As readers of this blog know, I’ve been working for some time now on narratives in city planning, and storytelling as a concept for understanding layers of meaning in the city, as well as the rhetorics underlying urban development.
In planning theory and urban studies, a range of scholars are working with these issues, but the efforts are somewhat scattered -narrative theory in planning or urban studies is anything but an established field of study, and there are various assumptions of what this discipline should be about – discourse analysis? poetics of architecture? participatory planning? urban history?
Nevertheless, it would seem that this field of study is gathering steam and critical mass – and I hope my own work, as well as the work done at the Helsinki Literature and the City Network, the Ghent Urban Studies Team, and other groups, will contribute to this growth in depth and latitude.
New publications dealing with these issues give evidence of the richness of this burgeoning discipline – the latest I came across being “Tales of the City“, a special issue of the journal Articulo.
Strangely enough, and regardless of the journal’s title, the introduction does not explicitly refer to Ruth Finnegan’s seminal “Tales of the City”, which certainly should act as one possible point of departure of any study dealing with narratives in urban planning.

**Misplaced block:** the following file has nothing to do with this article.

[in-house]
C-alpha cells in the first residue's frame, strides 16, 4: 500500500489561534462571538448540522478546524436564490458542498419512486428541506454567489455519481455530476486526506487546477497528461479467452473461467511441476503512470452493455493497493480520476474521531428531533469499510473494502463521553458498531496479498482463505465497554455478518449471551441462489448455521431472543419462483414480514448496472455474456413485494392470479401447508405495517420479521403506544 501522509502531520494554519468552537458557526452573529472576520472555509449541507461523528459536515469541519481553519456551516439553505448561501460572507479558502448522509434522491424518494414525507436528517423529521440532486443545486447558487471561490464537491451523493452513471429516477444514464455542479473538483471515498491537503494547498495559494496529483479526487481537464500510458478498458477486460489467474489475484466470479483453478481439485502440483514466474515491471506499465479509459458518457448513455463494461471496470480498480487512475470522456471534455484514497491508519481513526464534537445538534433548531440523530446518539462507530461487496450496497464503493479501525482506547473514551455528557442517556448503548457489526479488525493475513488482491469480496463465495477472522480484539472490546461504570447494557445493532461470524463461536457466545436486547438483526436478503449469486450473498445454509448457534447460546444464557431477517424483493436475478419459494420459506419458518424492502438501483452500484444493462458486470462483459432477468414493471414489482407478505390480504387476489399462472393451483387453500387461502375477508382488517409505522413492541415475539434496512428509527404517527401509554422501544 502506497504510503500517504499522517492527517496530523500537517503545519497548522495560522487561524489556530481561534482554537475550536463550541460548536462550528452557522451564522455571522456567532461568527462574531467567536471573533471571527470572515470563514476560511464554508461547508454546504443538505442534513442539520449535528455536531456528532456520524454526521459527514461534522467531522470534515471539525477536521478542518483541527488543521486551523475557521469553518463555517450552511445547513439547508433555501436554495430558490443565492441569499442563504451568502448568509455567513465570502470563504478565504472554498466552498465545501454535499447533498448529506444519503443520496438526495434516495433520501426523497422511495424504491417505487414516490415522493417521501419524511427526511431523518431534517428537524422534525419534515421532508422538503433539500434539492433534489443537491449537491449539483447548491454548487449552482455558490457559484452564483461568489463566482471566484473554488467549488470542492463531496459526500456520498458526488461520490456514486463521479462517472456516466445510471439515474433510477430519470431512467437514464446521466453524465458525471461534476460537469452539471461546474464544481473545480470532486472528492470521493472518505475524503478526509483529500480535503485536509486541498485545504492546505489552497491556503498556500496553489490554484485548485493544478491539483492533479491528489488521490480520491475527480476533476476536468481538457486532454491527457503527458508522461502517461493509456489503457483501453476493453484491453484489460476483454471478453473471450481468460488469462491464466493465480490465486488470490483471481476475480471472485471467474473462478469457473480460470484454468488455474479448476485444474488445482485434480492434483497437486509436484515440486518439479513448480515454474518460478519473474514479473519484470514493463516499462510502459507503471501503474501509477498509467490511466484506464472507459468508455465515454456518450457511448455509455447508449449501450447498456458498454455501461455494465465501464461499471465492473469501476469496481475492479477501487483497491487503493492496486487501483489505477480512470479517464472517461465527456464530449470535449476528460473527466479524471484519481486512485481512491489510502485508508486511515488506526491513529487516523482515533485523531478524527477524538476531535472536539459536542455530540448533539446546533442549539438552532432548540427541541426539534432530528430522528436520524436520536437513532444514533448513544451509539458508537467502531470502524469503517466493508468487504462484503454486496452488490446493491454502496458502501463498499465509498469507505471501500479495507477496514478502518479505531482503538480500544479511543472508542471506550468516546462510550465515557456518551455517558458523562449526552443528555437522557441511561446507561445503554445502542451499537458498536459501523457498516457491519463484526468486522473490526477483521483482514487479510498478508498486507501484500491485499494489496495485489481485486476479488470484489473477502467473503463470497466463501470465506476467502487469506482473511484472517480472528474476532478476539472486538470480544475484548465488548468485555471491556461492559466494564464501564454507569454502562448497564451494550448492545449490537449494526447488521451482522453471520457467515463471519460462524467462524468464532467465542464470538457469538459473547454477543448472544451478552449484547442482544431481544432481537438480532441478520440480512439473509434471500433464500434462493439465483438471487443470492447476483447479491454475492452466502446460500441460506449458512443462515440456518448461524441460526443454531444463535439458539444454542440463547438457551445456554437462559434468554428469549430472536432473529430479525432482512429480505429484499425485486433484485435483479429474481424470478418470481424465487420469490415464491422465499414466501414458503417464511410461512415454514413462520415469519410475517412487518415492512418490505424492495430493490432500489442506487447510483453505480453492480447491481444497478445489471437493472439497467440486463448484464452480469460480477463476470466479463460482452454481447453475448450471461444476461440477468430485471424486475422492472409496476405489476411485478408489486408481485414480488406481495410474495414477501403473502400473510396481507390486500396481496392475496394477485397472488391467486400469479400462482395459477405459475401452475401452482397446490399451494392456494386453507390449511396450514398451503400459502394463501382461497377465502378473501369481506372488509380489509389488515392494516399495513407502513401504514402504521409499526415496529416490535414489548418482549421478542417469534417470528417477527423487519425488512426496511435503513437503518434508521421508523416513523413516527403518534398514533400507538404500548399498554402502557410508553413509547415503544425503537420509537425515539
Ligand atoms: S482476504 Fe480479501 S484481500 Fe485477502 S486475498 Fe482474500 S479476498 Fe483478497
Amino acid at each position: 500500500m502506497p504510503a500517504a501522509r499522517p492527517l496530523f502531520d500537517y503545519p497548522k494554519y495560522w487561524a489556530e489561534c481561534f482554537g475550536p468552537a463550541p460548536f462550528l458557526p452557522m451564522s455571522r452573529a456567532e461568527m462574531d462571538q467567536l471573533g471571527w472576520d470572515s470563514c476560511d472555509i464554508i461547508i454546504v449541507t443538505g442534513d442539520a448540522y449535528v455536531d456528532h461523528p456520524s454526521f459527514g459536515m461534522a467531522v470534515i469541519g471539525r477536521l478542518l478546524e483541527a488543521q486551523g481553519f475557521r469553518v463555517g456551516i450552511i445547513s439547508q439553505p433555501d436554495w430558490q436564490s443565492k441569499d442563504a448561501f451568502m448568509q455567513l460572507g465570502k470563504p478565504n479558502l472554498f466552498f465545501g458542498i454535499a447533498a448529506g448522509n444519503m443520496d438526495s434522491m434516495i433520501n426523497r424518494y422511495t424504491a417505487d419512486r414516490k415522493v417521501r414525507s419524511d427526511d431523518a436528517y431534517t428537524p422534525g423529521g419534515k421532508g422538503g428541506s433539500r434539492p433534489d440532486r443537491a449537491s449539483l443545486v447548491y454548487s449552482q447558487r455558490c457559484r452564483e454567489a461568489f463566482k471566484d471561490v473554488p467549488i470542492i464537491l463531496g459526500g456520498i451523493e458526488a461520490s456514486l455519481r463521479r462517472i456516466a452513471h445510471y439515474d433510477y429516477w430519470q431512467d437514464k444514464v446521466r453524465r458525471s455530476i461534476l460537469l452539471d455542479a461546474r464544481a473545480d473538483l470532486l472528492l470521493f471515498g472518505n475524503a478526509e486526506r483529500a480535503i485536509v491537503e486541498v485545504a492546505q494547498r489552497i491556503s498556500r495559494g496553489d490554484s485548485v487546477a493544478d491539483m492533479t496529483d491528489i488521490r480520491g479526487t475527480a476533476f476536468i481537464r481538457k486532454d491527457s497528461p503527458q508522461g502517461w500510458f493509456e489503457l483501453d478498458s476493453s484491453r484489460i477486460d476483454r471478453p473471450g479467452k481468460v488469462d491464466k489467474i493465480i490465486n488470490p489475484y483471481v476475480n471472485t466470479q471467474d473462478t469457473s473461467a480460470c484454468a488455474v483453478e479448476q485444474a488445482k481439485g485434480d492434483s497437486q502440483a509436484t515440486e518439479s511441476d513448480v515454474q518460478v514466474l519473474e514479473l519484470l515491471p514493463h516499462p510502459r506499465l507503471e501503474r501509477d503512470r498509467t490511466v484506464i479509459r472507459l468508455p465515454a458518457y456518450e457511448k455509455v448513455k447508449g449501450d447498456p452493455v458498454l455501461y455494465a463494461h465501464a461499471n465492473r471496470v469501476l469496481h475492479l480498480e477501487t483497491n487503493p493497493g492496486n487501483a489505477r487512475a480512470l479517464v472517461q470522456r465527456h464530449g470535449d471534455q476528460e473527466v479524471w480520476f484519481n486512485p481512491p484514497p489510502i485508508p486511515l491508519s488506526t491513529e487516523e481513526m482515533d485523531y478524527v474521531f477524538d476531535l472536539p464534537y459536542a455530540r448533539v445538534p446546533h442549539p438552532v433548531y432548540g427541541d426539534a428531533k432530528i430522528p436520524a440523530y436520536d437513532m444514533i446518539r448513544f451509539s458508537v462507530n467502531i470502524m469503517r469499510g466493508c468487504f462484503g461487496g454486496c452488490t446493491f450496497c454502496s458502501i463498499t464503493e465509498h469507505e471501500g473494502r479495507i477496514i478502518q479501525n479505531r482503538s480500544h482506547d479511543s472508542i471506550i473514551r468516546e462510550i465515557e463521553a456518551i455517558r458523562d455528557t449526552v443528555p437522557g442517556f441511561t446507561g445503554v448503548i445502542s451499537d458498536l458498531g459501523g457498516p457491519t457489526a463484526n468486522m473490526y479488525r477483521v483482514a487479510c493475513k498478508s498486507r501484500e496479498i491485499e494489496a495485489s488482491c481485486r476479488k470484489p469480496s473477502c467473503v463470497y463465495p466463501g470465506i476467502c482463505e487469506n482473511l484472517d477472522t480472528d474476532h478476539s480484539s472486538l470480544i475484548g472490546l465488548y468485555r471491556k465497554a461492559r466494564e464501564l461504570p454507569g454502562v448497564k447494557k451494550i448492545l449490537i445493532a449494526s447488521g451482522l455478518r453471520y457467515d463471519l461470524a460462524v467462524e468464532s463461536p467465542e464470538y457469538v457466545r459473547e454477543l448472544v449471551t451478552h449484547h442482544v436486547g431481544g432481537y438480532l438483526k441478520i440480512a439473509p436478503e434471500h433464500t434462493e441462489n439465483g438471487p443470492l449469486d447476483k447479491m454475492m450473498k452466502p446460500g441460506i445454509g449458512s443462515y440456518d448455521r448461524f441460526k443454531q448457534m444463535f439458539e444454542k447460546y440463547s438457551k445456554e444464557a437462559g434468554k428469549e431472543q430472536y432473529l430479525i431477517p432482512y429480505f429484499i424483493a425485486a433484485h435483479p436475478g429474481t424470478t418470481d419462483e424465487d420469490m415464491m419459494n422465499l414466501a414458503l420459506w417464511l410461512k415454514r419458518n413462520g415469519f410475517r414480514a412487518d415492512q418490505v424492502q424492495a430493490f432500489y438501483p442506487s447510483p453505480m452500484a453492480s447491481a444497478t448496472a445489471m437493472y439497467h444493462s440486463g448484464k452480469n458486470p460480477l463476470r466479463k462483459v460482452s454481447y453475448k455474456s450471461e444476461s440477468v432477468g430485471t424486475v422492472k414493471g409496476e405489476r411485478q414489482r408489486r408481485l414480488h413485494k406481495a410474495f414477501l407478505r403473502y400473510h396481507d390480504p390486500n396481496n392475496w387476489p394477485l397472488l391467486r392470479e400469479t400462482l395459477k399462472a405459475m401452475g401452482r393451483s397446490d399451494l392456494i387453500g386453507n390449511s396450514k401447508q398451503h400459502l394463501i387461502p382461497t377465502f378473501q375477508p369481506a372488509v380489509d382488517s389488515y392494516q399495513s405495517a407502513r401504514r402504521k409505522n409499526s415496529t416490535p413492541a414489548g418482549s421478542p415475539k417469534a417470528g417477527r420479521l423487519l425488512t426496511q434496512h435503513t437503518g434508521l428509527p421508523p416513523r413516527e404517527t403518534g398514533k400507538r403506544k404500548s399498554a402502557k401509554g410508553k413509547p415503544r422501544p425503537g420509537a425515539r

The intro, by Christophe Mager and Laurent Matthey, would seem to understand urban narratives first of all as the production of rhetorics in city planning, something aloof from the actual built environment – dealing, in other words, with an “urbanism that tends to substitute narrative production for real production of cities and territory” (Mager & Matthey 2015). The result may, intriguingly, in their point of view be a democratic deficit:
”storytelling is supposed to have led democratic communication off track through a pronounced concern for a good story, storytelling applied to the field of urban production may have led to an increasing preoccupation with staging and showmanship in projects to the detriment of their real inclusion in political debate” (Mager & Matthey 2015).
My own point of view of how narrative permeates current urban planning is quite different – of course, some of the narrative activities is primarily bound up with rhetorics, grand visions, the “good story”, marketing and branding newspeech, as separated from the drudgery of actual planning practices. But those planning practices are also informed by continuous processes of storytelling, and they are very much part and parcel of the “real production of cities and territory”, as Throgmorton, Van Hulst, and others have shown.
Reading “Tales of the City”, I can’t help but think that there continues to be a need for a narrative theory that distinguish between the various kinds of naratives used in the context of urban planning (cf. my 2014 article in the Finnish Journal for Urban Studies).
To be continued.